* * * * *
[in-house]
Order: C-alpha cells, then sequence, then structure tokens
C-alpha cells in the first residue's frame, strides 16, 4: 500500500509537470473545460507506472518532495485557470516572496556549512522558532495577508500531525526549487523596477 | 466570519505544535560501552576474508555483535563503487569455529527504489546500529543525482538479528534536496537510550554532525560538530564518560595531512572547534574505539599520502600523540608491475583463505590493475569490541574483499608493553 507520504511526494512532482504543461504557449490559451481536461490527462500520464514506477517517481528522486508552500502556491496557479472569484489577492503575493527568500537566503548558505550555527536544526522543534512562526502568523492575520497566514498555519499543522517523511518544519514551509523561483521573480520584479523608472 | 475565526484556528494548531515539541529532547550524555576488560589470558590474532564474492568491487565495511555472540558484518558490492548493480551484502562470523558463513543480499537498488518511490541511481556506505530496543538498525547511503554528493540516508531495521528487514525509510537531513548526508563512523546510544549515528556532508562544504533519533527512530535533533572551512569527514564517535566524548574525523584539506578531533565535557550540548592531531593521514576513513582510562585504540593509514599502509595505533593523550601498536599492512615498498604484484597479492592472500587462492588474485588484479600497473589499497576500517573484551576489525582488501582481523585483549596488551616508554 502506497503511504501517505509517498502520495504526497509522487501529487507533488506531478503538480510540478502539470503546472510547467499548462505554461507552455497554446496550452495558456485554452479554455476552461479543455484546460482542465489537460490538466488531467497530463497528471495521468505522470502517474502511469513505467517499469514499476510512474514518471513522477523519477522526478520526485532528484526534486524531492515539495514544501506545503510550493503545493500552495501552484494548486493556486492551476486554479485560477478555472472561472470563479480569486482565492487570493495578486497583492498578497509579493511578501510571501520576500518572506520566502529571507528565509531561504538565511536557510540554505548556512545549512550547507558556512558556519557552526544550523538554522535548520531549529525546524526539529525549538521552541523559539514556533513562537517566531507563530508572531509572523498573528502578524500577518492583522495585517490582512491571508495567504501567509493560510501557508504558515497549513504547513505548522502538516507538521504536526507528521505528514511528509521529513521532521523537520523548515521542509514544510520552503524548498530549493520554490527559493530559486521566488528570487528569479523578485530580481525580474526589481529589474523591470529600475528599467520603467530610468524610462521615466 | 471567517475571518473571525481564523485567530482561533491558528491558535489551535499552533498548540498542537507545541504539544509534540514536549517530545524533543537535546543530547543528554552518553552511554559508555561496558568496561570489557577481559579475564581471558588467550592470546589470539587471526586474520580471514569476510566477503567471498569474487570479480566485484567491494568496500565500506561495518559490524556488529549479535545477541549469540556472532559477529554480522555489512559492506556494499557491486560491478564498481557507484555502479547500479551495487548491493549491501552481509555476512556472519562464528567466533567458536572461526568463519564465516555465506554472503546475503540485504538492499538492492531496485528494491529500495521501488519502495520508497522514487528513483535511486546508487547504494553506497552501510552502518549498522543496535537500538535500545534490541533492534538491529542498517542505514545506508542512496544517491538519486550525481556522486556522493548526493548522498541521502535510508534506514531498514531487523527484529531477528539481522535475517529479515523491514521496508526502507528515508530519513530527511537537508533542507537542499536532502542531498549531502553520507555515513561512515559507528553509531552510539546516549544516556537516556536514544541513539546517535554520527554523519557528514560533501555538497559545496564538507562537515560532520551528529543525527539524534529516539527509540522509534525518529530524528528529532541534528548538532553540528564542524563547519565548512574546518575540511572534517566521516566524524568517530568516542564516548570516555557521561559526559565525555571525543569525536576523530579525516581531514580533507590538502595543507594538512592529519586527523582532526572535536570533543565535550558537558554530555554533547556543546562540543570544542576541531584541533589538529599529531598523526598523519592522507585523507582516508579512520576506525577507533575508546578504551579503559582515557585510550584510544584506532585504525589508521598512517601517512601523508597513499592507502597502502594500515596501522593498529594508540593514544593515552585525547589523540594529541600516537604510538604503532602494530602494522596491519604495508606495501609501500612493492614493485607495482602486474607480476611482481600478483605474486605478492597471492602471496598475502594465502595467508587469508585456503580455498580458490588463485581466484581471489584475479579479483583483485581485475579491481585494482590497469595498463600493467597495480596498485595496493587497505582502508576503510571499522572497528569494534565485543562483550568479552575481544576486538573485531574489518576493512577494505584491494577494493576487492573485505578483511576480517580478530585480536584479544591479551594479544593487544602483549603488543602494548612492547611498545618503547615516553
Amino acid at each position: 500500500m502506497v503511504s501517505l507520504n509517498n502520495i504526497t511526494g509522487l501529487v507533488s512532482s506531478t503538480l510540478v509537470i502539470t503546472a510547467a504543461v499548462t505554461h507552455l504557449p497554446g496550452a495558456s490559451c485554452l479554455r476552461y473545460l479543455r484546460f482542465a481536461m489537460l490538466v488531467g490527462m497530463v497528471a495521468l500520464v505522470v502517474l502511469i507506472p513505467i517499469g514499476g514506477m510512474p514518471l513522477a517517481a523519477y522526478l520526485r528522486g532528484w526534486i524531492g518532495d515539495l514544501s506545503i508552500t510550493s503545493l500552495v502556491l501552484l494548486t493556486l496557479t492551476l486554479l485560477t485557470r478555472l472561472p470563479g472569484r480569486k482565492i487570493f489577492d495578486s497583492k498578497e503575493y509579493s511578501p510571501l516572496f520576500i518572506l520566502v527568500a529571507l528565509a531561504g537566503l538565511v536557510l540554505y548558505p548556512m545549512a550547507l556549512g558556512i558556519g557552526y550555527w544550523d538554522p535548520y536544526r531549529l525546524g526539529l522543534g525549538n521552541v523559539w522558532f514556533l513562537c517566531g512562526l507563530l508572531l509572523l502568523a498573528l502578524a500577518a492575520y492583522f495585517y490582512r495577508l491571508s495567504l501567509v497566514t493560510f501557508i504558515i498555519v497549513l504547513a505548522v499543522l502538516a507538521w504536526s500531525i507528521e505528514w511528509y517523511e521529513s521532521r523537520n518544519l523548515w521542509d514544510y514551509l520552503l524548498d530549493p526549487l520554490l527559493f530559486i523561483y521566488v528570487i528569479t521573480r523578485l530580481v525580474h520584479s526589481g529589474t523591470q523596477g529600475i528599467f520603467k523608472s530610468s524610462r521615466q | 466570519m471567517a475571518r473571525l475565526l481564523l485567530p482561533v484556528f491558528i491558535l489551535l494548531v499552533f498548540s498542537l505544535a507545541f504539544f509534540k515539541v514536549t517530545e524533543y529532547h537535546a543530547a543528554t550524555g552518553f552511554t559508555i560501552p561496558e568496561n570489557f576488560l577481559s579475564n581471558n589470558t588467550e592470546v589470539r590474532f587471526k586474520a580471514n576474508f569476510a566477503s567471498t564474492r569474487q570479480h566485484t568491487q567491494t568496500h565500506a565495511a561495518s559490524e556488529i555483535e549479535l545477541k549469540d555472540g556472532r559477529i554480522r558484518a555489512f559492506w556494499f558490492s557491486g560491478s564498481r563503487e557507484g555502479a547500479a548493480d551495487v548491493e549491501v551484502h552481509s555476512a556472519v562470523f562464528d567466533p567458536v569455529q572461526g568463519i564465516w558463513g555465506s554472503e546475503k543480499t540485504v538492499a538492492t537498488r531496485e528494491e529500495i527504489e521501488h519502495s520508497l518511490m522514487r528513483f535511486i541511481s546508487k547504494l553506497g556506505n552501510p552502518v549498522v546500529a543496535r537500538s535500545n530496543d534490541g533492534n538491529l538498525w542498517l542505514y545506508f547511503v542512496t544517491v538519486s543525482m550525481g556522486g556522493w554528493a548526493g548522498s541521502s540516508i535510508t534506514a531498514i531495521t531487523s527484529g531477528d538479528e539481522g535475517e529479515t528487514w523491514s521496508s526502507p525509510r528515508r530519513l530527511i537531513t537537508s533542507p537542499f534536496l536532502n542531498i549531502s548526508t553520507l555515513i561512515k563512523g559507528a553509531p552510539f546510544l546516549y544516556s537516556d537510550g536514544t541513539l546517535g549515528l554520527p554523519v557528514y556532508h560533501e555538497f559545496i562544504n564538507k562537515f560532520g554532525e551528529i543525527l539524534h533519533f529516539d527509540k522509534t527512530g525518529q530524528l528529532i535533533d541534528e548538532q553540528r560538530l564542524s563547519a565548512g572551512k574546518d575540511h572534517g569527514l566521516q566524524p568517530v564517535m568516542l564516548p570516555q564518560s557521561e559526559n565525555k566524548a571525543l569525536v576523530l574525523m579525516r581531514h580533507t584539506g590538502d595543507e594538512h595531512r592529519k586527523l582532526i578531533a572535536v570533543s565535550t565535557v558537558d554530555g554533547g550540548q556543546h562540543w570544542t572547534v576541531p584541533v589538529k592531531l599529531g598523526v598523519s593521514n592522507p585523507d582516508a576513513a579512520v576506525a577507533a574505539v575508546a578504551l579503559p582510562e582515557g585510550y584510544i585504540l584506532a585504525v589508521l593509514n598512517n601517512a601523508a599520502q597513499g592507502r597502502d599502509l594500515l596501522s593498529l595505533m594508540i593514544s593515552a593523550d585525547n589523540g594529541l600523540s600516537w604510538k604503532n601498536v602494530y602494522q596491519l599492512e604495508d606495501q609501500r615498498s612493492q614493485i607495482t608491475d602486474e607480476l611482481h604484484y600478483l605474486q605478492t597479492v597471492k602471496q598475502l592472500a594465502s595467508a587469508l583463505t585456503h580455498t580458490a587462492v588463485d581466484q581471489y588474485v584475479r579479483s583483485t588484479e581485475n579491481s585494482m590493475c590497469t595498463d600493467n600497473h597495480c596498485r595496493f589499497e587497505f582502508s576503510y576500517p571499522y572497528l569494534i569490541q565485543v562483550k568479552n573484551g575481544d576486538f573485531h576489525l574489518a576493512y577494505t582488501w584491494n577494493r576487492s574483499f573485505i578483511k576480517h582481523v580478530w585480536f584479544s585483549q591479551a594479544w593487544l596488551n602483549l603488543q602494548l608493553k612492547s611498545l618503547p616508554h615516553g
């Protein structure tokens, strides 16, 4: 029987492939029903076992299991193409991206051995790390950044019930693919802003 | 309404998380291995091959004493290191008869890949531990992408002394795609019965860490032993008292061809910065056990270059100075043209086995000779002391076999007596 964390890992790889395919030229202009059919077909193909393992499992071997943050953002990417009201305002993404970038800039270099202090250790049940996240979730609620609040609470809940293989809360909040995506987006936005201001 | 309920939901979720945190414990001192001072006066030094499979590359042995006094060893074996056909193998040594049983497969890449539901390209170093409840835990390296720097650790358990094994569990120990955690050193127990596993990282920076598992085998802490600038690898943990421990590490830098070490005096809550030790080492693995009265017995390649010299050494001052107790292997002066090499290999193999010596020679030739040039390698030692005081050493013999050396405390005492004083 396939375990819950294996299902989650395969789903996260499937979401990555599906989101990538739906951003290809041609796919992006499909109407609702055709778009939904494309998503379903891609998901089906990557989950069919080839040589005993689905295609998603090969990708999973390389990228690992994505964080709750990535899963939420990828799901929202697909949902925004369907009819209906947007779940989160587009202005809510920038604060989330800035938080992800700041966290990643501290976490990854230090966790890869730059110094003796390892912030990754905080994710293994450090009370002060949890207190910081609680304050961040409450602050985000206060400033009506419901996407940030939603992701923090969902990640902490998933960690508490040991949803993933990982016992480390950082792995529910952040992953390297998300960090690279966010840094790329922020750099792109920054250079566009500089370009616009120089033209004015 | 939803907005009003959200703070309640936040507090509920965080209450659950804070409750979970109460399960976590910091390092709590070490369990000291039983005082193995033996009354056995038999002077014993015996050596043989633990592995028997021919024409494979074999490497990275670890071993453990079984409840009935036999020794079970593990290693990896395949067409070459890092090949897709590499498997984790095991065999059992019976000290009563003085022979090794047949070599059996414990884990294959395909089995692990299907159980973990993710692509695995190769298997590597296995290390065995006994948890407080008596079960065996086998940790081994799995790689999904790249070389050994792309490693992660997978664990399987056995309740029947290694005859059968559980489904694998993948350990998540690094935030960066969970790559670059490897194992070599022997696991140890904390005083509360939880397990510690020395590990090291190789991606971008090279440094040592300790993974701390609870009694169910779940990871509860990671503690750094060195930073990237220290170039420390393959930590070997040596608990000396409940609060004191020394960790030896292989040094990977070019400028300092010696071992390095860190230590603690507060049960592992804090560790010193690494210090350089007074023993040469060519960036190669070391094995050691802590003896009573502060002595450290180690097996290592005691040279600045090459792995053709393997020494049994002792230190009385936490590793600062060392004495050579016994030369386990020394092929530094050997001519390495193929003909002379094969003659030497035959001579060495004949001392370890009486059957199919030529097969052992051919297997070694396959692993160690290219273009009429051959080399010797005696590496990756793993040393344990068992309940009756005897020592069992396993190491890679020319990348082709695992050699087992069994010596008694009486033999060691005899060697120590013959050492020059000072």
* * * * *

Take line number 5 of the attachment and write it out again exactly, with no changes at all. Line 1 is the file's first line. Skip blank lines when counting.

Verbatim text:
């Protein structure tokens, strides 16, 4: 029987492939029903076992299991193409991206051995790390950044019930693919802003 | 309404998380291995091959004493290191008869890949531990992408002394795609019965860490032993008292061809910065056990270059100075043209086995000779002391076999007596 964390890992790889395919030229202009059919077909193909393992499992071997943050953002990417009201305002993404970038800039270099202090250790049940996240979730609620609040609470809940293989809360909040995506987006936005201001 | 309920939901979720945190414990001192001072006066030094499979590359042995006094060893074996056909193998040594049983497969890449539901390209170093409840835990390296720097650790358990094994569990120990955690050193127990596993990282920076598992085998802490600038690898943990421990590490830098070490005096809550030790080492693995009265017995390649010299050494001052107790292997002066090499290999193999010596020679030739040039390698030692005081050493013999050396405390005492004083 396939375990819950294996299902989650395969789903996260499937979401990555599906989101990538739906951003290809041609796919992006499909109407609702055709778009939904494309998503379903891609998901089906990557989950069919080839040589005993689905295609998603090969990708999973390389990228690992994505964080709750990535899963939420990828799901929202697909949902925004369907009819209906947007779940989160587009202005809510920038604060989330800035938080992800700041966290990643501290976490990854230090966790890869730059110094003796390892912030990754905080994710293994450090009370002060949890207190910081609680304050961040409450602050985000206060400033009506419901996407940030939603992701923090969902990640902490998933960690508490040991949803993933990982016992480390950082792995529910952040992953390297998300960090690279966010840094790329922020750099792109920054250079566009500089370009616009120089033209004015 | 939803907005009003959200703070309640936040507090509920965080209450659950804070409750979970109460399960976590910091390092709590070490369990000291039983005082193995033996009354056995038999002077014993015996050596043989633990592995028997021919024409494979074999490497990275670890071993453990079984409840009935036999020794079970593990290693990896395949067409070459890092090949897709590499498997984790095991065999059992019976000290009563003085022979090794047949070599059996414990884990294959395909089995692990299907159980973990993710692509695995190769298997590597296995290390065995006994948890407080008596079960065996086998940790081994799995790689999904790249070389050994792309490693992660997978664990399987056995309740029947290694005859059968559980489904694998993948350990998540690094935030960066969970790559670059490897194992070599022997696991140890904390005083509360939880397990510690020395590990090291190789991606971008090279440094040592300790993974701390609870009694169910779940990871509860990671503690750094060195930073990237220290170039420390393959930590070997040596608990000396409940609060004191020394960790030896292989040094990977070019400028300092010696071992390095860190230590603690507060049960592992804090560790010193690494210090350089007074023993040469060519960036190669070391094995050691802590003896009573502060002595450290180690097996290592005691040279600045090459792995053709393997020494049994002792230190009385936490590793600062060392004495050579016994030369386990020394092929530094050997001519390495193929003909002379094969003659030497035959001579060495004949001392370890009486059957199919030529097969052992051919297997070694396959692993160690290219273009009429051959080399010797005696590496990756793993040393344990068992309940009756005897020592069992396993190491890679020319990348082709695992050699087992069994010596008694009486033999060691005899060697120590013959050492020059000072």